Property Watch: Foreigners: beware of condo laws

PHUKET: Every year I learn a host of new rules and regulations which impact property investors in Thailand, sometimes positively but often detrimentally. This year I learned something new, which either by chance or good fortune, my clients over 13 plus years here have never experienced. Unfortunately, I view the situation as being severely detrimental and anti-foreign investment in nature.

If you are foreign and you marry a Thai, and you agree between you that all of your marital assets will be split 50:50 and designated as such, the Thai Government has found a way under which, even post marriage, part of this agreement can be completely excluded.

This does not relate to the well-known exclusion of land, but to condominiums. Condominiums are much heralded as generally being available and favorable for foreign investment. Unfortunately, this is not always so.

Most of my clients over the years have bought their condominiums outright with cash from overseas, or had the cash in Thailand, and due to the quirky rules on ensuring you have a ‘Foreign Exchange Transaction Form’ had to move monies out and then move those monies back into Thailand again with the bank fees and potential foreign exchange losses thrown in for good measure. I took out a loan many years back for my first condominium purchase in Thailand and the monies were loaned in foreign currency through HSBC Thailand which had its retail banking in Thailand taken over by the Bank of Ayudhya.

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My wife and I agreed on 50:50, for our own private reasons.

We then decided to buy a condominium for rental investment purposes in Bangkok. We went through the mill when it came to applying for and obtaining a loan. We applied through seven banks. The first was the ‘favored’ bank of a well-known developer in Bangkok. They took literally every piece of financial information imaginable about me and my wife and looked at my various companies’ assets and credit history; tax payments and even the number of employees in my business. After three months, we were told we could obtain a loan only for an amount of 20 per cent of the outstanding balance due on the condominium. We then rushed out and made six further applications. One bank came through but the conditions were:

(i) we had to take out a loan for furnishing the condominium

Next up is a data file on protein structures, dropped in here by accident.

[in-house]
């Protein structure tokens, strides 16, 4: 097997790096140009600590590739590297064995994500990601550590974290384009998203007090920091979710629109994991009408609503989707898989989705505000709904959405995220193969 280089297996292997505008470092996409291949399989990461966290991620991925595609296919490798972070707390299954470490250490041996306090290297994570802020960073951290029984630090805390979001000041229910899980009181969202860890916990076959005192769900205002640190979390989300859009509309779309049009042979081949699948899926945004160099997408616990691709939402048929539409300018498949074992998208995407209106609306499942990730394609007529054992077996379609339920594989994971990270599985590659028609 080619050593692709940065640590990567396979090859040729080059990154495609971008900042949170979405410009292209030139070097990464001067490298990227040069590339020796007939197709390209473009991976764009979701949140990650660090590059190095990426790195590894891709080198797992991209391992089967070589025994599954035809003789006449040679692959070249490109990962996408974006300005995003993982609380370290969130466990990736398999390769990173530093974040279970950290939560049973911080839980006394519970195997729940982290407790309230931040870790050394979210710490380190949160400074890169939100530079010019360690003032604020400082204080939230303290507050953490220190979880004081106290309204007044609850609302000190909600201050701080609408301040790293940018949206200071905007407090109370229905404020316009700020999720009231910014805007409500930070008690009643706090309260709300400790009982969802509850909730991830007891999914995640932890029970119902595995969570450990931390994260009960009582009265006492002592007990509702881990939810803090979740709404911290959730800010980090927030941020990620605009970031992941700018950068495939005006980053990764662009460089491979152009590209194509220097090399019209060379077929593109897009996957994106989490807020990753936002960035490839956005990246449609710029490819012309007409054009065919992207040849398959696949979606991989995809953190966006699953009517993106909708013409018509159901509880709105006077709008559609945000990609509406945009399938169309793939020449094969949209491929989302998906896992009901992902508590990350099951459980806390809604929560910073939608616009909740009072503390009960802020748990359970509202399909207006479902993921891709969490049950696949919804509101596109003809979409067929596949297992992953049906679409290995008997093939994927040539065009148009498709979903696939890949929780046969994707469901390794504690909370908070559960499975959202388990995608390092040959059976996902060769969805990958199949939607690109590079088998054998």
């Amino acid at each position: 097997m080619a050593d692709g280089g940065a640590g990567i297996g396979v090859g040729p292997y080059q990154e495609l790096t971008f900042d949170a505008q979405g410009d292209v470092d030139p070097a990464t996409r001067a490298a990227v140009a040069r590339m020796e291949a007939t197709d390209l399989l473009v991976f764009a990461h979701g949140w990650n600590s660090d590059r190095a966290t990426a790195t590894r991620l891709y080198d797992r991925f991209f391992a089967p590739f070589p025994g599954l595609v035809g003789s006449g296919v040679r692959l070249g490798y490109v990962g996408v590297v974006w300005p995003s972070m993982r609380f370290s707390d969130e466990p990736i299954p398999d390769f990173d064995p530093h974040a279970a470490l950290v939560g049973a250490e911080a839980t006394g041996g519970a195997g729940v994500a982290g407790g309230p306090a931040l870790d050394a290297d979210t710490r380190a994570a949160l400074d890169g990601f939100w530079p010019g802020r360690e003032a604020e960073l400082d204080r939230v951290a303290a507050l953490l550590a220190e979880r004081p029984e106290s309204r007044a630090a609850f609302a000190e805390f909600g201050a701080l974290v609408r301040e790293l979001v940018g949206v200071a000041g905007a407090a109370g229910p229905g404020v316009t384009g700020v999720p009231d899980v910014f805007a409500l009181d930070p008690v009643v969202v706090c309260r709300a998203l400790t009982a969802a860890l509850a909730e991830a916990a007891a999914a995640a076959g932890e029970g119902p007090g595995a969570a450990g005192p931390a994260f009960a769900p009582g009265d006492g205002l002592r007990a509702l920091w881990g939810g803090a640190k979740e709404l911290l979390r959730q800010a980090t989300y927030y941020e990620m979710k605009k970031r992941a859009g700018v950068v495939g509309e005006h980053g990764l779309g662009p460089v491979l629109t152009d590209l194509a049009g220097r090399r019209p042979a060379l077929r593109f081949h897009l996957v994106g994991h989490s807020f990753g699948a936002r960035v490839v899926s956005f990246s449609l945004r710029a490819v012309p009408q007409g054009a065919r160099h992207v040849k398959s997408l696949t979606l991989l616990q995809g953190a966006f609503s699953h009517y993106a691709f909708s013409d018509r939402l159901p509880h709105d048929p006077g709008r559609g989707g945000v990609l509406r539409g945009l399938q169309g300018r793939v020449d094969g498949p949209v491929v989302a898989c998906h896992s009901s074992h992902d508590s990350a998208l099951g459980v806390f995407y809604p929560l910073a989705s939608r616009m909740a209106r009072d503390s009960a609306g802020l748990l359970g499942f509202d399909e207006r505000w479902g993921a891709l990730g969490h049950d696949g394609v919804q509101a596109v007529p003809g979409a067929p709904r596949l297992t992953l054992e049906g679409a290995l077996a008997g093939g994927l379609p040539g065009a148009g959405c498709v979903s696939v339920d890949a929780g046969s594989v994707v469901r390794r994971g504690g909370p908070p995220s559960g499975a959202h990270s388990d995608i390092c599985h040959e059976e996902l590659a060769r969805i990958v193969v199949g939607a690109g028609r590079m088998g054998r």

(ii) we had to take out the hefty insurance premium through the bank’s ‘preferred’ insurer

(iii) the loan had to be taken out by my wife because “she is Thai and you are a foreigner”

Notwithstanding this, I was still expected to sign all the loan documentation and be involved.

Fast-forward, and we were close to the transfer date. All of a sudden, I am informed that I must sign a ‘declaration of Sin Suan Tua‘ (personal property). What is all that about, I thought – I have already made my agreement with my wife when I got married. Also Sin Suan Tua is by definition supposed to apply to all matters before marriage.

Then the reality of the situation became apparent. Due to the fact my wife was borrowing the money from the bank, regardless of who would be making the mortgage payments, the authorities have found a way to exclude a marital asset from the marriage and adjust the entire concept of Sin Suan Tua.

The Land Department insists that a foreigner must declare that a condominium belongs entirely to his/her spouse and that he or she (the foreigner) has absolutely no rights or interest in such condominium unless:

(i) He/she pays for the unit and obtains a Foreign Exchange Transaction form – an impossibility if the monies are loaned in Thailand

(ii) He/she has Permanent Residency – and many long term expatriates know how long and difficult that process is

(iii) He/she is permitted to enter Thailand under the ‘Investment Promotion Act’ – which is very rare.

So… if you believe being married to a Thai is somehow advantageous when it comes to investing in property as a foreigner, the reality is quite the opposite. The Land Office I attended in Bangkok was very helpful, efficient and polite while I signed the document confirming that our condominium would have nothing to do with me despite the fact of my marriage and that I’d paid the down payment.

Desmond Hughes has been an owner and operator of his law firm in Thailand for 12 years, and is a Senior Partner at Hughes Krupica law firm

— Desmond Hughes

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